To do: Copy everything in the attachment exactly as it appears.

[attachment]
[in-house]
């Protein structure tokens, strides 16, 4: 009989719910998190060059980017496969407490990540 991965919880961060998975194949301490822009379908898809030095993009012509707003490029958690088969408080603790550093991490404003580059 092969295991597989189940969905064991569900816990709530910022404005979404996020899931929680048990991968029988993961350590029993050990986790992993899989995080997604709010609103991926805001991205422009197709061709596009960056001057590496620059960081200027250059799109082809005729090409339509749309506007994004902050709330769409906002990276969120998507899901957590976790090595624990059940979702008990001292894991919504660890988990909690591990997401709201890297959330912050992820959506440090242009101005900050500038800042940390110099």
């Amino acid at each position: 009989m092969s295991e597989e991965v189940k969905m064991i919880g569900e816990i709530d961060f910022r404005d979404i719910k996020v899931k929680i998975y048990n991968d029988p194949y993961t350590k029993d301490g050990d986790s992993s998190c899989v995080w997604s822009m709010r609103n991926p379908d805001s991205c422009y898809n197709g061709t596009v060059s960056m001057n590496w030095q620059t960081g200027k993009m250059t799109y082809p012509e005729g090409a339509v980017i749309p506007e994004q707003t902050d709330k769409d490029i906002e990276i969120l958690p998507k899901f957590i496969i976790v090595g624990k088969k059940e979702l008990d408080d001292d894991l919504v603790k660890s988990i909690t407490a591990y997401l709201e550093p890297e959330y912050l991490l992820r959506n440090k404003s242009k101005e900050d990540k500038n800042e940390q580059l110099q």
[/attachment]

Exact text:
[in-house]
């Protein structure tokens, strides 16, 4: 009989719910998190060059980017496969407490990540 991965919880961060998975194949301490822009379908898809030095993009012509707003490029958690088969408080603790550093991490404003580059 092969295991597989189940969905064991569900816990709530910022404005979404996020899931929680048990991968029988993961350590029993050990986790992993899989995080997604709010609103991926805001991205422009197709061709596009960056001057590496620059960081200027250059799109082809005729090409339509749309506007994004902050709330769409906002990276969120998507899901957590976790090595624990059940979702008990001292894991919504660890988990909690591990997401709201890297959330912050992820959506440090242009101005900050500038800042940390110099």
């Amino acid at each position: 009989m092969s295991e597989e991965v189940k969905m064991i919880g569900e816990i709530d961060f910022r404005d979404i719910k996020v899931k929680i998975y048990n991968d029988p194949y993961t350590k029993d301490g050990d986790s992993s998190c899989v995080w997604s822009m709010r609103n991926p379908d805001s991205c422009y898809n197709g061709t596009v060059s960056m001057n590496w030095q620059t960081g200027k993009m250059t799109y082809p012509e005729g090409a339509v980017i749309p506007e994004q707003t902050d709330k769409d490029i906002e990276i969120l958690p998507k899901f957590i496969i976790v090595g624990k088969k059940e979702l008990d408080d001292d894991l919504v603790k660890s988990i909690t407490a591990y997401l709201e550093p890297e959330y912050l991490l992820r959506n440090k404003s242009k101005e900050d990540k500038n800042e940390q580059l110099q």